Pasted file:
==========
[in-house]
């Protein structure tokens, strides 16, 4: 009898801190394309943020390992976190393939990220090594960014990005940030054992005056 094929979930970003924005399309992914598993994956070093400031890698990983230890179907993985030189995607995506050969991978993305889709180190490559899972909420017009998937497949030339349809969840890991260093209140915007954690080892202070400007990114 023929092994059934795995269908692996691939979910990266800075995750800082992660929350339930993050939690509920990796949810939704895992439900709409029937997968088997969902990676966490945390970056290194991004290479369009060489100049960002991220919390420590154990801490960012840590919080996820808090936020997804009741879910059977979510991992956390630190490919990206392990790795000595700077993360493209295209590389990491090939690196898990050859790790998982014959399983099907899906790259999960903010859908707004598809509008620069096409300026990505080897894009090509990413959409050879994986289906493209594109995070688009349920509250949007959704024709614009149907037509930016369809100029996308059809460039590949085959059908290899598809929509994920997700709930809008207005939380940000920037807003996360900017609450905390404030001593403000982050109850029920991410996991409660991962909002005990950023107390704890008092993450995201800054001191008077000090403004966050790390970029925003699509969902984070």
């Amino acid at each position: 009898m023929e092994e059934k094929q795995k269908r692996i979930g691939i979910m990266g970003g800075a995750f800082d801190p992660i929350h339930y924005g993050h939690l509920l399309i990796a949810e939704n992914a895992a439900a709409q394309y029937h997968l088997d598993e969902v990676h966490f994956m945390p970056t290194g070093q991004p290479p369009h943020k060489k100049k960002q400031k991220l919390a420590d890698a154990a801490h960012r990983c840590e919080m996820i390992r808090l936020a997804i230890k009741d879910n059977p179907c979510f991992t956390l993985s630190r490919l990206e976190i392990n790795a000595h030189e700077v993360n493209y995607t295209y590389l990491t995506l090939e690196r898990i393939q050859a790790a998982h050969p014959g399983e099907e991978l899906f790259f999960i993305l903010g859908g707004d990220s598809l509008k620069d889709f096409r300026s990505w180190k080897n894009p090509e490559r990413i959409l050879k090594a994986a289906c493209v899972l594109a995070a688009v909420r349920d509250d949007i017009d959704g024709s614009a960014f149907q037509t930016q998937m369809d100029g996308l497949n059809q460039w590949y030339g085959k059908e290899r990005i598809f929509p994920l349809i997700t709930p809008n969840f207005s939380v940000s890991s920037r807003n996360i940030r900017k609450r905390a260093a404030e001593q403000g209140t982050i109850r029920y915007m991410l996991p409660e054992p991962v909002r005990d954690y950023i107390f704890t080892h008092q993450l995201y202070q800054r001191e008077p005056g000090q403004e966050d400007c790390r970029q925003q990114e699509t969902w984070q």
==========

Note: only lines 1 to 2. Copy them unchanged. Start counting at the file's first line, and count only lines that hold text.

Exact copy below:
[in-house]
């Protein structure tokens, strides 16, 4: 009898801190394309943020390992976190393939990220090594960014990005940030054992005056 094929979930970003924005399309992914598993994956070093400031890698990983230890179907993985030189995607995506050969991978993305889709180190490559899972909420017009998937497949030339349809969840890991260093209140915007954690080892202070400007990114 023929092994059934795995269908692996691939979910990266800075995750800082992660929350339930993050939690509920990796949810939704895992439900709409029937997968088997969902990676966490945390970056290194991004290479369009060489100049960002991220919390420590154990801490960012840590919080996820808090936020997804009741879910059977979510991992956390630190490919990206392990790795000595700077993360493209295209590389990491090939690196898990050859790790998982014959399983099907899906790259999960903010859908707004598809509008620069096409300026990505080897894009090509990413959409050879994986289906493209594109995070688009349920509250949007959704024709614009149907037509930016369809100029996308059809460039590949085959059908290899598809929509994920997700709930809008207005939380940000920037807003996360900017609450905390404030001593403000982050109850029920991410996991409660991962909002005990950023107390704890008092993450995201800054001191008077000090403004966050790390970029925003699509969902984070």